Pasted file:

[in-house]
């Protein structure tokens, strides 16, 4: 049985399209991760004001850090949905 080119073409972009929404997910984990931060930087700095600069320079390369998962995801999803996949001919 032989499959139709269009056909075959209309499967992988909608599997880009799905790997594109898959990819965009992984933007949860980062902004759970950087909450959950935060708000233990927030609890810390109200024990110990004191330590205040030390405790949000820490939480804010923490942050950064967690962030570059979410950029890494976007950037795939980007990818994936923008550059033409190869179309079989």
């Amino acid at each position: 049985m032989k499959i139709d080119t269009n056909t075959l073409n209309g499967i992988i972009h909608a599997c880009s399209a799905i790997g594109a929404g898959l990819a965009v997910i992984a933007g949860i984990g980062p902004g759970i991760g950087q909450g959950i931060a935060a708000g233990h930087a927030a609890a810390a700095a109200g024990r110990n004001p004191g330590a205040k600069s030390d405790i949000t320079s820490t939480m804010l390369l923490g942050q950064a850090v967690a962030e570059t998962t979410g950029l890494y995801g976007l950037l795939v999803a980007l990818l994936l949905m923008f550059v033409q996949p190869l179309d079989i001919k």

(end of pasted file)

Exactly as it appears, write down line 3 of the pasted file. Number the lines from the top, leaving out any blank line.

């Amino acid at each position: 049985m032989k499959i139709d080119t269009n056909t075959l073409n209309g499967i992988i972009h909608a599997c880009s399209a799905i790997g594109a929404g898959l990819a965009v997910i992984a933007g949860i984990g980062p902004g759970i991760g950087q909450g959950i931060a935060a708000g233990h930087a927030a609890a810390a700095a109200g024990r110990n004001p004191g330590a205040k600069s030390d405790i949000t320079s820490t939480m804010l390369l923490g942050q950064a850090v967690a962030e570059t998962t979410g950029l890494y995801g976007l950037l795939v999803a980007l990818l994936l949905m923008f550059v033409q996949p190869l179309d079989i001919k």